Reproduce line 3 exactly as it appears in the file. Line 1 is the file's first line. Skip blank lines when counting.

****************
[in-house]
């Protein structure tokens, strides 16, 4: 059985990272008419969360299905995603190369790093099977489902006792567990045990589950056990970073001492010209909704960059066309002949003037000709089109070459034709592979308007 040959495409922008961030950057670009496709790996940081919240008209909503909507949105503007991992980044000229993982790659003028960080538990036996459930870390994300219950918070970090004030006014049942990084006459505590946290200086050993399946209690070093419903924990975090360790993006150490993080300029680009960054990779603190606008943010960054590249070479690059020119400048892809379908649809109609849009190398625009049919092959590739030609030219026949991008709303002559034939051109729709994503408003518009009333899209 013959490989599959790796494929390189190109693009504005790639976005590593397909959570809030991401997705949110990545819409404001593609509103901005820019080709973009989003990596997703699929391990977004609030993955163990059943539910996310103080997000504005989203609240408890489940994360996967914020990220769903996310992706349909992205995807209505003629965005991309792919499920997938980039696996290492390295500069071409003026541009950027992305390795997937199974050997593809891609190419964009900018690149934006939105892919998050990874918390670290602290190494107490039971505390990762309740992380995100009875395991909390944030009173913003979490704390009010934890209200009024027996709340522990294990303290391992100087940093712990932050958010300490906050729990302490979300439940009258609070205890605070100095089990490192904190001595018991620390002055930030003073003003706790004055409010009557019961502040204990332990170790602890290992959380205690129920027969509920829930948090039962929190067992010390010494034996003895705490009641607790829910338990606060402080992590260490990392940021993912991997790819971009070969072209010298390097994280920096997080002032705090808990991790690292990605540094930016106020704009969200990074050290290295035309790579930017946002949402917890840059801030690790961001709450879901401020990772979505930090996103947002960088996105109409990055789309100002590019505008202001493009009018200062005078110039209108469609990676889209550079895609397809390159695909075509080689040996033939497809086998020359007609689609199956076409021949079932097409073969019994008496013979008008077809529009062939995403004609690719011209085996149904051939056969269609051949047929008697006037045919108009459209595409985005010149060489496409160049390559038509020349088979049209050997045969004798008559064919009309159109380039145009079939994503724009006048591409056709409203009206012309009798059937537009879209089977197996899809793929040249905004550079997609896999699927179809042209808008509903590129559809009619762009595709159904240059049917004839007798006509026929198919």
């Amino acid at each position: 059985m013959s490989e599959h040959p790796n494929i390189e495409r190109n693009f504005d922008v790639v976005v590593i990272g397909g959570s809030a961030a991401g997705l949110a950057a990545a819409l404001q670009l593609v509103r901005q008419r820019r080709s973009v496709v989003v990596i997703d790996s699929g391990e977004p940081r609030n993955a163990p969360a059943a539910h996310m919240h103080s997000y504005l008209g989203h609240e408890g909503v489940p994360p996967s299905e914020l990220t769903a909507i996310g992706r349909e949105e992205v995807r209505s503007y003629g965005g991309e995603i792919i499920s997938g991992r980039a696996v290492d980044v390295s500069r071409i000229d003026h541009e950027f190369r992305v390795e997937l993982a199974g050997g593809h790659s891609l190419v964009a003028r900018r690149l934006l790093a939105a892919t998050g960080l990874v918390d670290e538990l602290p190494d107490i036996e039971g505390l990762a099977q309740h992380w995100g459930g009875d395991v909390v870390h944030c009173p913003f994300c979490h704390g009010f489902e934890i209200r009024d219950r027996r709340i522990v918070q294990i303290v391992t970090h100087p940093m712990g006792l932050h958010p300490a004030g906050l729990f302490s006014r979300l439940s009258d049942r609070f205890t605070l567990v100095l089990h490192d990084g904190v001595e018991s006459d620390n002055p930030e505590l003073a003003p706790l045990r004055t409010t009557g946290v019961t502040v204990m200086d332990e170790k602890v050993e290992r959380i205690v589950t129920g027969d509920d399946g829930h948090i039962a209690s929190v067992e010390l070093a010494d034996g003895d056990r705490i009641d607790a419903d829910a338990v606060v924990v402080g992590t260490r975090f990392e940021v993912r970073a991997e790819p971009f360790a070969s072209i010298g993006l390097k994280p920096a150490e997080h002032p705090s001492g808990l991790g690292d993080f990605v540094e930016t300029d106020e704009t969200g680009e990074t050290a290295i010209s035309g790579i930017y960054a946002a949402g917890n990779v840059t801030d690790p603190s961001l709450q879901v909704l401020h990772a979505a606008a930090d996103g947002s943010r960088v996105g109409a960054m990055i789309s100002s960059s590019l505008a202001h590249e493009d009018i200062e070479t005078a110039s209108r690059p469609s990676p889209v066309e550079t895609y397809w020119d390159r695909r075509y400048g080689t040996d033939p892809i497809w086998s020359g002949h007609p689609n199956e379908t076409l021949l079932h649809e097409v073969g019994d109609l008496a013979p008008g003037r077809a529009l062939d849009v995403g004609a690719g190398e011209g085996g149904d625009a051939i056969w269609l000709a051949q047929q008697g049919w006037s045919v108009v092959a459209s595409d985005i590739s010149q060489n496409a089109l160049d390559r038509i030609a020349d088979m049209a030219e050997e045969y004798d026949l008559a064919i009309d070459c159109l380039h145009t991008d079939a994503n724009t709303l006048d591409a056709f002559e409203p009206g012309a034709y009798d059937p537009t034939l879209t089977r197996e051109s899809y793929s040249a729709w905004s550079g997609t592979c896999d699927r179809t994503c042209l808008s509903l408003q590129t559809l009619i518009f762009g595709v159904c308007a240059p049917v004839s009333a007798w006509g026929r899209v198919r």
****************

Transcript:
């Amino acid at each position: 059985m013959s490989e599959h040959p790796n494929i390189e495409r190109n693009f504005d922008v790639v976005v590593i990272g397909g959570s809030a961030a991401g997705l949110a950057a990545a819409l404001q670009l593609v509103r901005q008419r820019r080709s973009v496709v989003v990596i997703d790996s699929g391990e977004p940081r609030n993955a163990p969360a059943a539910h996310m919240h103080s997000y504005l008209g989203h609240e408890g909503v489940p994360p996967s299905e914020l990220t769903a909507i996310g992706r349909e949105e992205v995807r209505s503007y003629g965005g991309e995603i792919i499920s997938g991992r980039a696996v290492d980044v390295s500069r071409i000229d003026h541009e950027f190369r992305v390795e997937l993982a199974g050997g593809h790659s891609l190419v964009a003028r900018r690149l934006l790093a939105a892919t998050g960080l990874v918390d670290e538990l602290p190494d107490i036996e039971g505390l990762a099977q309740h992380w995100g459930g009875d395991v909390v870390h944030c009173p913003f994300c979490h704390g009010f489902e934890i209200r009024d219950r027996r709340i522990v918070q294990i303290v391992t970090h100087p940093m712990g006792l932050h958010p300490a004030g906050l729990f302490s006014r979300l439940s009258d049942r609070f205890t605070l567990v100095l089990h490192d990084g904190v001595e018991s006459d620390n002055p930030e505590l003073a003003p706790l045990r004055t409010t009557g946290v019961t502040v204990m200086d332990e170790k602890v050993e290992r959380i205690v589950t129920g027969d509920d399946g829930h948090i039962a209690s929190v067992e010390l070093a010494d034996g003895d056990r705490i009641d607790a419903d829910a338990v606060v924990v402080g992590t260490r975090f990392e940021v993912r970073a991997e790819p971009f360790a070969s072209i010298g993006l390097k994280p920096a150490e997080h002032p705090s001492g808990l991790g690292d993080f990605v540094e930016t300029d106020e704009t969200g680009e990074t050290a290295i010209s035309g790579i930017y960054a946002a949402g917890n990779v840059t801030d690790p603190s961001l709450q879901v909704l401020h990772a979505a606008a930090d996103g947002s943010r960088v996105g109409a960054m990055i789309s100002s960059s590019l505008a202001h590249e493009d009018i200062e070479t005078a110039s209108r690059p469609s990676p889209v066309e550079t895609y397809w020119d390159r695909r075509y400048g080689t040996d033939p892809i497809w086998s020359g002949h007609p689609n199956e379908t076409l021949l079932h649809e097409v073969g019994d109609l008496a013979p008008g003037r077809a529009l062939d849009v995403g004609a690719g190398e011209g085996g149904d625009a051939i056969w269609l000709a051949q047929q008697g049919w006037s045919v108009v092959a459209s595409d985005i590739s010149q060489n496409a089109l160049d390559r038509i030609a020349d088979m049209a030219e050997e045969y004798d026949l008559a064919i009309d070459c159109l380039h145009t991008d079939a994503n724009t709303l006048d591409a056709f002559e409203p009206g012309a034709y009798d059937p537009t034939l879209t089977r197996e051109s899809y793929s040249a729709w905004s550079g997609t592979c896999d699927r179809t994503c042209l808008s509903l408003q590129t559809l009619i518009f762009g595709v159904c308007a240059p049917v004839s009333a007798w006509g026929r899209v198919r």